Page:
Editor’s note: China and the U.S. are widely believed to be at the forefront of and, by some account, in a race to dominate the global AI revolution. Richard Turrin, the author of the best-selling “Innovation Lab Excellence”, who previously headed IBM’s Fintech Innovation Lab in Singapore and IBM’s banking risk technology team in China after a 20-year career in banking, shares his views on the dynamics of the global AI industry and the role both China and the U.S. are playing in this highly contested sector. The opinions expressed in this video are his, and not necessarily those of CGTN.
CGTN: What’s your take on the claim that China’s leading AI companies are merely copycats of their American counterparts?
Turrin: It’s necessary for people in the United States or the West who comes up with a statement like this to know that looking at Google, Amazon and Facebook today, and looking at a screen capture of what they looked like 10 years ago, it’s easy to find that they’re very similar.
But if you look at what Alibaba can do, or what WeChat can do in a decade, the advancement of these apps to be super apps, to be things that do far more than they once did, and are now far surpassing the Western internet companies and what they can do. It’s really quite remarkable.
Anybody who comes out with a statement like that has never really used any of these apps and obviously never lived in China.
CGTN: What drives a negative outlook about China in the Western think tanks and media?
Turrin: There are two conflicting views. The kind answer is that many people in the West may have come to China once in their life, it may have been 10 years ago. They think about the changes in their current world, whether that’s a European or U.S.-based world, and they think that a decade has passed, and things change, but they don’t think change that much.
It is inconceivable, unless you are living in China, to understand the changes that a decade has brought within this country. It is just beyond human’s ability to imagine. Now, that’s the kind answer.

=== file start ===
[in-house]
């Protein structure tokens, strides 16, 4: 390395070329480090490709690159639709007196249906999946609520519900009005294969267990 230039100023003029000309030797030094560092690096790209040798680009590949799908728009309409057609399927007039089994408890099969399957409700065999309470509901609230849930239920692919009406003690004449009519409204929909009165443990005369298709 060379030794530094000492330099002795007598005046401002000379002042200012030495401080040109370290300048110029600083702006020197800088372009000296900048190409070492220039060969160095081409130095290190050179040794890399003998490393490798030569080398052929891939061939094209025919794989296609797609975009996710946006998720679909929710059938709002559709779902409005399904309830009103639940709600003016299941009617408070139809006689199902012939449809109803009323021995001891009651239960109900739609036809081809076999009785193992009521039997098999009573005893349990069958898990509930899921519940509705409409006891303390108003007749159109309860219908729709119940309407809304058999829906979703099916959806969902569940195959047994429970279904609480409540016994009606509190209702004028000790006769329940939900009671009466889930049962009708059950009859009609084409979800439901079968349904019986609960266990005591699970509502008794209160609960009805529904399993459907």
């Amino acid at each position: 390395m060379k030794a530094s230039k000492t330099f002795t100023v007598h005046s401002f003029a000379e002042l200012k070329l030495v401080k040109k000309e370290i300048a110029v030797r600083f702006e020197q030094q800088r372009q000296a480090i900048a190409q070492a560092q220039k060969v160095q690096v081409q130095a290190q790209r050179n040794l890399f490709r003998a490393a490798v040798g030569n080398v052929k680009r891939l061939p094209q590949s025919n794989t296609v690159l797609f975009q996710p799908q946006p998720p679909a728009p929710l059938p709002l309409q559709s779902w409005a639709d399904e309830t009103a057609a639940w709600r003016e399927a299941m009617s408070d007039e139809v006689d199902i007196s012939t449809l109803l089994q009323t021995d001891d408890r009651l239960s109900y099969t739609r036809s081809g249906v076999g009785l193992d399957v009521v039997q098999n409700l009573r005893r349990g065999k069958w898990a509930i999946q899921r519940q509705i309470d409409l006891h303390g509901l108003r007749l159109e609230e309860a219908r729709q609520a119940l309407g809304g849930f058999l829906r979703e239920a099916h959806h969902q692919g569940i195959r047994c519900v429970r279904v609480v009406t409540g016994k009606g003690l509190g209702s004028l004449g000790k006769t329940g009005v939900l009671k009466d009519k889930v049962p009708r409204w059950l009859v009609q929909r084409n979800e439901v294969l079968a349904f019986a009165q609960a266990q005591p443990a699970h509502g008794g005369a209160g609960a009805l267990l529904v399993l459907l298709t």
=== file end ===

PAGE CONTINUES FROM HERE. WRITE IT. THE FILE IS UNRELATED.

The unkind answer is that if people from the West really embrace and look at China’s innovation, it makes them fundamentally uncomfortable. Therefore, it is easier to say China is not innovative as a means of saving face and as a means of explaining that everything is fine in the West and you don’t have to worry.
I apologize if these are nicer reasons and not nice reasons. To me, the concept that you take a society and tell it everything is going to be fine and that we have a technological lead when that lead is, in fact, being lost is a problem.
That’s something that we really have to be aware of in the West and to head off, grab and embrace change, and embrace the fact that we have to do more with innovation rather than diminish the efforts of China which is, by all measure in any measure, extremely innovative.
CGTN: What in your opinion are the factors behind China’s success in technology and innovation?
Turrin: Behind the success is a relentless realization, by both government and large digital companies, that digitization of China is the path to success in the future. Now, what are the examples of what this has done for us? Take financial technology as an example. It is not only the area that I work in, but it is probably one of the better examples of innovative technology because no one in the world has gone essentially cash free as we have in China.
China has two major apps, WeChat pay and Alipay, which make Chinese live in essentially a cash-free world. In the West, people look at the cashless dream; they look at science fiction movies to get that dream. But China has attained that.
Interviewer: Abhishek G Bhaya